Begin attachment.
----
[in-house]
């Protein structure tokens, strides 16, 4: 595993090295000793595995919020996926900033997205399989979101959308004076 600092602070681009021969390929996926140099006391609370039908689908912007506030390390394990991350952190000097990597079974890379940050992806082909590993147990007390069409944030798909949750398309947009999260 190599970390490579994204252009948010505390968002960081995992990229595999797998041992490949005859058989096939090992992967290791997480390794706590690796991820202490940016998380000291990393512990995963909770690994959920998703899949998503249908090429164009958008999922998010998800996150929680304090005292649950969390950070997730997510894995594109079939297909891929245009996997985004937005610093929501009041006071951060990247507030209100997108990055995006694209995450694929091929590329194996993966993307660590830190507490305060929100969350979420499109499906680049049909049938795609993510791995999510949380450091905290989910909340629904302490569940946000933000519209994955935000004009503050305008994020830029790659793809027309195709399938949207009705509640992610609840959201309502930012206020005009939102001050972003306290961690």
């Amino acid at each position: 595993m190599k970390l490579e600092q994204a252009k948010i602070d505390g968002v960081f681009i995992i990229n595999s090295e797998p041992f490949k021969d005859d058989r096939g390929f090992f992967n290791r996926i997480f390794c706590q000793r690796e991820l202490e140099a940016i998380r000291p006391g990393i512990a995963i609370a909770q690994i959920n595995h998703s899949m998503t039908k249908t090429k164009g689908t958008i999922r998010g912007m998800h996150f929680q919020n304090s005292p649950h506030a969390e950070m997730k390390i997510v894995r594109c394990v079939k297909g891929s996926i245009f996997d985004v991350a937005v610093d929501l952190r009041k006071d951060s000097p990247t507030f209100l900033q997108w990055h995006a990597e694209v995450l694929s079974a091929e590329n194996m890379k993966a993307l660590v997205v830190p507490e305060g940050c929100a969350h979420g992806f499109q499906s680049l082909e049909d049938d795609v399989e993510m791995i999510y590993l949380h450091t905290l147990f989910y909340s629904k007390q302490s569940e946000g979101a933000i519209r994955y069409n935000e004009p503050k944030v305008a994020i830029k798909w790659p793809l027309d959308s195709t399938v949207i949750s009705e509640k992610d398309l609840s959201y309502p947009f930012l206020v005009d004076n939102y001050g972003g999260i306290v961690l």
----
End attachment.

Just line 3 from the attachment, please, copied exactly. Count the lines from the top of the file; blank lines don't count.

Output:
């Amino acid at each position: 595993m190599k970390l490579e600092q994204a252009k948010i602070d505390g968002v960081f681009i995992i990229n595999s090295e797998p041992f490949k021969d005859d058989r096939g390929f090992f992967n290791r996926i997480f390794c706590q000793r690796e991820l202490e140099a940016i998380r000291p006391g990393i512990a995963i609370a909770q690994i959920n595995h998703s899949m998503t039908k249908t090429k164009g689908t958008i999922r998010g912007m998800h996150f929680q919020n304090s005292p649950h506030a969390e950070m997730k390390i997510v894995r594109c394990v079939k297909g891929s996926i245009f996997d985004v991350a937005v610093d929501l952190r009041k006071d951060s000097p990247t507030f209100l900033q997108w990055h995006a990597e694209v995450l694929s079974a091929e590329n194996m890379k993966a993307l660590v997205v830190p507490e305060g940050c929100a969350h979420g992806f499109q499906s680049l082909e049909d049938d795609v399989e993510m791995i999510y590993l949380h450091t905290l147990f989910y909340s629904k007390q302490s569940e946000g979101a933000i519209r994955y069409n935000e004009p503050k944030v305008a994020i830029k798909w790659p793809l027309d959308s195709t399938v949207i949750s009705e509640k992610d398309l609840s959201y309502p947009f930012l206020v005009d004076n939102y001050g972003g999260i306290v961690l």